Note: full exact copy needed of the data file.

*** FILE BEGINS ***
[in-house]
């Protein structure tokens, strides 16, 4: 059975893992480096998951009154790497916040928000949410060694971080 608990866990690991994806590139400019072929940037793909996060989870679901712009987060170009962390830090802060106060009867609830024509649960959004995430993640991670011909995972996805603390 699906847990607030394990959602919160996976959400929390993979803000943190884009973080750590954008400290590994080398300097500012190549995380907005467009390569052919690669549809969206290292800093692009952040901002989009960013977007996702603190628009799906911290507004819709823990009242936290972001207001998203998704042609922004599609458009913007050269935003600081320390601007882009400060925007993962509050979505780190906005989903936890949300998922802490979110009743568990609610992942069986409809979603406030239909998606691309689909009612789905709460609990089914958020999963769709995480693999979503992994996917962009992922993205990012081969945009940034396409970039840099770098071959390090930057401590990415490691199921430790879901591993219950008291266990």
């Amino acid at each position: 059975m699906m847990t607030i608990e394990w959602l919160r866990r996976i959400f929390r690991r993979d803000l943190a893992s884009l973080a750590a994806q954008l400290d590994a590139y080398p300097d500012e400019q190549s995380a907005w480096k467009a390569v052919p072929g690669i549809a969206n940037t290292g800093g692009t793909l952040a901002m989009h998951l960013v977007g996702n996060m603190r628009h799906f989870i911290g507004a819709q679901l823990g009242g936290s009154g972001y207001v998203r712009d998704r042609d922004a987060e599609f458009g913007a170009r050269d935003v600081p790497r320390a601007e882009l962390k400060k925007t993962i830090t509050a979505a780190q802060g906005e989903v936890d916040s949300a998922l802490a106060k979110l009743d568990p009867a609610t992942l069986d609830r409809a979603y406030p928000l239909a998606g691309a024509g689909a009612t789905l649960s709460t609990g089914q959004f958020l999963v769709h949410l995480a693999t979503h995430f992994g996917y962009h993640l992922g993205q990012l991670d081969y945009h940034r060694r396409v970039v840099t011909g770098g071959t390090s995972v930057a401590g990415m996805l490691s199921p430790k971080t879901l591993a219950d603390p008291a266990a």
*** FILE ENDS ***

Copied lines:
[in-house]
């Protein structure tokens, strides 16, 4: 059975893992480096998951009154790497916040928000949410060694971080 608990866990690991994806590139400019072929940037793909996060989870679901712009987060170009962390830090802060106060009867609830024509649960959004995430993640991670011909995972996805603390 699906847990607030394990959602919160996976959400929390993979803000943190884009973080750590954008400290590994080398300097500012190549995380907005467009390569052919690669549809969206290292800093692009952040901002989009960013977007996702603190628009799906911290507004819709823990009242936290972001207001998203998704042609922004599609458009913007050269935003600081320390601007882009400060925007993962509050979505780190906005989903936890949300998922802490979110009743568990609610992942069986409809979603406030239909998606691309689909009612789905709460609990089914958020999963769709995480693999979503992994996917962009992922993205990012081969945009940034396409970039840099770098071959390090930057401590990415490691199921430790879901591993219950008291266990």
């Amino acid at each position: 059975m699906m847990t607030i608990e394990w959602l919160r866990r996976i959400f929390r690991r993979d803000l943190a893992s884009l973080a750590a994806q954008l400290d590994a590139y080398p300097d500012e400019q190549s995380a907005w480096k467009a390569v052919p072929g690669i549809a969206n940037t290292g800093g692009t793909l952040a901002m989009h998951l960013v977007g996702n996060m603190r628009h799906f989870i911290g507004a819709q679901l823990g009242g936290s009154g972001y207001v998203r712009d998704r042609d922004a987060e599609f458009g913007a170009r050269d935003v600081p790497r320390a601007e882009l962390k400060k925007t993962i830090t509050a979505a780190q802060g906005e989903v936890d916040s949300a998922l802490a106060k979110l009743d568990p009867a609610t992942l069986d609830r409809a979603y406030p928000l239909a998606g691309a024509g689909a009612t789905l649960s709460t609990g089914q959004f958020l999963v769709h949410l995480a693999t979503h995430f992994g996917y962009h993640l992922g993205q990012l991670d081969y945009h940034r060694r396409v970039v840099t011909g770098g071959t390090s995972v930057a401590g990415m996805l490691s199921p430790k971080t879901l591993a219950d603390p008291a266990a």